Earth and Atmospheric Sciences, Department of


Date of this Version



Published in Journal of Paleolimnology 44 (2010), pp. 443–464; doi: 10.1007/s10933-010-9427-3 Copyright © 2010 Springer Science+Business Media B.V. Used by permission.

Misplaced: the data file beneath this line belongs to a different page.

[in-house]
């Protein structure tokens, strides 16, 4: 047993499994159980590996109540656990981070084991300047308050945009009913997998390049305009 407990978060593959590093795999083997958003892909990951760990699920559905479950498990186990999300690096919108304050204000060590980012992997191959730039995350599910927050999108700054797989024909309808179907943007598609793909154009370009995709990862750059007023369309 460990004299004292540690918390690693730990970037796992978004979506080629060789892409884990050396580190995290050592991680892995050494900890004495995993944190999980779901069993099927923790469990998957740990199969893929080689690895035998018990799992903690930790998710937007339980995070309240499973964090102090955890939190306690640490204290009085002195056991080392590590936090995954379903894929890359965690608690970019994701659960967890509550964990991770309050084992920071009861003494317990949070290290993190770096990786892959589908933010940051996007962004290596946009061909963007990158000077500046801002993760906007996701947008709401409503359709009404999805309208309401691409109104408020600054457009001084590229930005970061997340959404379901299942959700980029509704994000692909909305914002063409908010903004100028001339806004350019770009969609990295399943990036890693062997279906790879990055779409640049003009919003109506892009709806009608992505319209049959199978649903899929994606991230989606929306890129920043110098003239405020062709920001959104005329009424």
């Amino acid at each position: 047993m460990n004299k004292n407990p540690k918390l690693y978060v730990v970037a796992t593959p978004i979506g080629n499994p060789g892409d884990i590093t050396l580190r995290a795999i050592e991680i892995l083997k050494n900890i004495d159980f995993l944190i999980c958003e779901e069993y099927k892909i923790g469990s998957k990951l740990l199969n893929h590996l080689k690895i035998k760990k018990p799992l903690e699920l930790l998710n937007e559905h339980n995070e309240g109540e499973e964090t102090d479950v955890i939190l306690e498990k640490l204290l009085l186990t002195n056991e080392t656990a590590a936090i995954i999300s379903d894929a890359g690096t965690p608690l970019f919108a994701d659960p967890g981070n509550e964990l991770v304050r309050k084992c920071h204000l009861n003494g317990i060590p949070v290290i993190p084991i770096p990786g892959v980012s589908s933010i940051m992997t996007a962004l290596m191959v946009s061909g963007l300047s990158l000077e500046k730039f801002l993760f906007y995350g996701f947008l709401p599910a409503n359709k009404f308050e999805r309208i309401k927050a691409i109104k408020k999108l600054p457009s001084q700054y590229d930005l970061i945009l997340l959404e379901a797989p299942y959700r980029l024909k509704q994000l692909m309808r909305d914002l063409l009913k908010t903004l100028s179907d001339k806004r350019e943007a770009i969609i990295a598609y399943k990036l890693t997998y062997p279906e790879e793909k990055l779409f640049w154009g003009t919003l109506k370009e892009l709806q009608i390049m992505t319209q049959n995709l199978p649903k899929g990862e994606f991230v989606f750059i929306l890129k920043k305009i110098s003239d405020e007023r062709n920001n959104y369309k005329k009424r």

The Nebraska Sand Hills are a distinctive eco-region in the semi-arid Great Plains of the western United States. The water table underlying the Sand Hills is part of the High Plains/ Ogallala aquifer, an important water resource for the central Great Plains. Lake levels are affected directly by fluctuations in the water table, which is recharged primarily by local precipitation and responds quickly to climatically induced changes in regional water balance. Instrumental records are available for only 50–100 years, and paleolimnological data provide important insights into the extremes and variability in moisture balance over longer time scales. A set of 69 lakes from across Nebraska was used to establish a statistical relationship between diatom community composition and water depth. This relationship was then used to develop a diatombased inference model for water depth using weighted averaging regression and calibration techniques. Development of the inference model was complicated by strong intra-seasonal variability in water depth and the linkages between depth and other limnologic characteristics, including alkalinity, water clarity and nutrient concentrations. Analysis of historical diatom communities from eight lakes allowed for the reconstruction of lake-level fluctuations over the past several thousand years. Comparisons of the more recent portion of these reconstructions with the instrumental Palmer Drought Severity Index (PDSI) showed that sediment records may not faithfully reflect short-term fluctuations in water level, except where sedimentation rates are very high. However, large and persistent changes in moisture availability were discernible even in longer, low-resolution records. Thus, diatoms are a useful addition to the tools available for understanding past drought in the central Great Plains, especially when trajectories of change are constrained by data from multiple sites or other proxies.